Every bowman frame is supplied with our integrated headset, this means the bearings sit directly in the frame rather than a pressed in cup. In an integrated headset the bearings are held in place by their chamfered outer edges mating with the machined chamfers in the frame's headtube and held under compression by the stem. Fitting an integrated headset doesn't require any special tools.
This guide covers the complete installation and adjustment of the headset, expanding bung, spacers, stem and top cap, whether it’s the first time or during a service. If you haven’t already cut your fork to length, take a look at our guide HERE first.
Depending on the year and model of your frame, the fork will have either have an integrated carbon crown race which allows for direct fitting of the bearing to the fork, or it will require the use of the supplied split crown race. If the fork crown is flat you'll need to slide on a split ring crown race.
The (larger) lower bearing slides onto the steerer tube with the external chamfered edge facing upward. Make sure to grease both the chamfered edges and the outer edge of the bearing.
Place the (smaller) upper bearing into the frame with the external chamfered edge facing downwards to match the machined aluminium chamfer in the frame, making sure to grease the chamfered edges and the outer edge of the bearing. Now slide the fork through the bearings and frame.
Slide the compression ring, washer and dust cover onto the steerer tube one at a time and push down until flush with the top of the frame. A small amount of grease on the inside edge of the dust cover will help it slide on easier.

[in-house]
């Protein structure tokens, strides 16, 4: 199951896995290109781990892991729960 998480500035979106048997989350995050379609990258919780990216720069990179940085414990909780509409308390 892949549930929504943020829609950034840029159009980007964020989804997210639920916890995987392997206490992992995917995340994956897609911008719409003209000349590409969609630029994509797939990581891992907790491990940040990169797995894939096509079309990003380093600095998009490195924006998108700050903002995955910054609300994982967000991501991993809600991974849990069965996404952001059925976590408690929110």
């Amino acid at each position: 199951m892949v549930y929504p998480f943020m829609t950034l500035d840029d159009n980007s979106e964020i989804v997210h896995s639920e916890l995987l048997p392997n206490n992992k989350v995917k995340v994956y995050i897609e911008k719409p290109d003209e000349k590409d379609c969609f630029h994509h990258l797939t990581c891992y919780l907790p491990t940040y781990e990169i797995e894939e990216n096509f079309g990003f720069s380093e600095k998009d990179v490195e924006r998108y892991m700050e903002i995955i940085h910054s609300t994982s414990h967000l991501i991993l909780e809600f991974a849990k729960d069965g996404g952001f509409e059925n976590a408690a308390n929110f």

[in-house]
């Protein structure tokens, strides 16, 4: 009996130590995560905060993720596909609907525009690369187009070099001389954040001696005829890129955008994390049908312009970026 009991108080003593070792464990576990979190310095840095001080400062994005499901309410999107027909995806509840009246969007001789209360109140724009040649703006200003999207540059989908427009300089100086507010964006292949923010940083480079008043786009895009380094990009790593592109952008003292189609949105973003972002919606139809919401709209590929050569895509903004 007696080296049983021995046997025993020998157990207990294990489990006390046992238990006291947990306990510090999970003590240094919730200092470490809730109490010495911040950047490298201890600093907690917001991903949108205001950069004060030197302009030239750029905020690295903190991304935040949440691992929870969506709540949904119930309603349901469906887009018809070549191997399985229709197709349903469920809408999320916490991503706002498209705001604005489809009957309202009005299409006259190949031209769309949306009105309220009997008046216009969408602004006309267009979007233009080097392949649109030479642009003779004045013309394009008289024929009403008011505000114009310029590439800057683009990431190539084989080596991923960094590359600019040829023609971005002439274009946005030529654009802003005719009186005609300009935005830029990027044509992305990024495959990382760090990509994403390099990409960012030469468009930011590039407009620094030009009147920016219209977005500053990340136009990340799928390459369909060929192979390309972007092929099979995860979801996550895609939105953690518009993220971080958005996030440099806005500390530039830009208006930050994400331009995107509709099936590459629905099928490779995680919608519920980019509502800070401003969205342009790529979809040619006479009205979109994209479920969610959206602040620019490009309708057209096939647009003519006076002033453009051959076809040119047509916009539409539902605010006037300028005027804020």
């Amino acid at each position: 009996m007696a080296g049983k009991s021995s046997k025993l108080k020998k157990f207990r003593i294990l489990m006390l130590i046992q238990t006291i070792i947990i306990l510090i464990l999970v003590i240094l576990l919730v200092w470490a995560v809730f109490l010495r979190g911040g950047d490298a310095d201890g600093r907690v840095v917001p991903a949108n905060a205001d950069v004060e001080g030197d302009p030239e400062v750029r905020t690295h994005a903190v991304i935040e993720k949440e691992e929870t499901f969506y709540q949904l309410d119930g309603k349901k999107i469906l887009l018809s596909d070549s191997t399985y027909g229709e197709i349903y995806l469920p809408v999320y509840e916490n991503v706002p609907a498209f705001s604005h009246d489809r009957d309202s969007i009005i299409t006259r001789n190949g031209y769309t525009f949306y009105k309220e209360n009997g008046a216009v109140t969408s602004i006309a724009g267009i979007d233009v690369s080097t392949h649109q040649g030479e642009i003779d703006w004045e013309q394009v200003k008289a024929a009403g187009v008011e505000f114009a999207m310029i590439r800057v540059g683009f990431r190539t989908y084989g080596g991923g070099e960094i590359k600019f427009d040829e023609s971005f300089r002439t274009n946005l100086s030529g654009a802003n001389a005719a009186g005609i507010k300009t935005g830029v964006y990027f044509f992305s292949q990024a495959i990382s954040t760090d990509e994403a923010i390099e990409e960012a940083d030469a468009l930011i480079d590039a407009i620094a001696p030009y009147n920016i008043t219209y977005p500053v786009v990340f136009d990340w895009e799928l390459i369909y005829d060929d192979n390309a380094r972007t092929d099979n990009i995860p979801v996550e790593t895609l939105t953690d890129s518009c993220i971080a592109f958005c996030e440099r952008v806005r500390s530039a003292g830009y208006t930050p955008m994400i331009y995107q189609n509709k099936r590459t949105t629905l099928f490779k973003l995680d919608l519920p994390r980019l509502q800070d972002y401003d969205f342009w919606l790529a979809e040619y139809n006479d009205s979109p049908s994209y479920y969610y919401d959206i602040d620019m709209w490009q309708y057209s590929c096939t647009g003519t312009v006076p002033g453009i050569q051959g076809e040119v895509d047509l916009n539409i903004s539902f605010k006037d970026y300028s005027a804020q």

Determining how many headset spacers you need can be done in a number of ways: from bike fit data, replicating an existing bike or from a trial and error method after a few test rides. The important thing to remember is that you can always remove spacers later on, but you cannot add more once you have cut the steerer tube down.
We recommend no more than 40mm of spacers underneath the stem and to add one 5mm spacer above the stem to allow it to clamp properly and prevent damaging clamp forces. Once you have decided on how many spacers you want underneath the stem, add them to the steerer tube, push the fork upward with one hand and slide the stem down onto the steerer tube with the other.
Take the expanding plug and tighten the 6mm centre bolt to partially expand the plug until it is slightly smaller than the inside diameter of the steerer tube. While holding the upper edge of the bung, tighten the bolt to 1.5-2Nm so that it lightly grips the inside of the steerer. If you’re having trouble getting the expander to grip the steerer or it’s not expanding properly don’t overtighten the bung as it can damage the fork, take a look at this video for troubleshooting:
Add your 5mm spacer above the stem, it should sit above the expanding bung. If the bung sits higher or flush with the top spacer you will need to add another spacer or trim the steerer tube down. This part may seem trivial but if not set up in this way the headset assembly as a whole will not work, your headset will regularly loosen and can end up damaging your fork or frame as the top cap will “bottom out” on the bung rather than tensioning the headset.
Screw the top cap and bolt into the expanding bung until you can't spin the headset spacers by hand (this doesn't need to be very tight, typically 1-2Nm. Over-tightening will pull the expanding bung out of the steerer).
Align the stem to the front wheel and using a torque wrench, tighten the stem clamp bolts to your stems printed spec (this will be no more than 5Nm.) Check for play in the fork by rocking the bars back and forward, if you find any loosen the stem bolts and repeat steps 7 and 8.
You're all done! You can move spacers from below to above the stem to trial different positions over time. Once you're happy with a lower position you can always remove the excess spacers and expanding bung, then follow our steerer cutting guide HERE.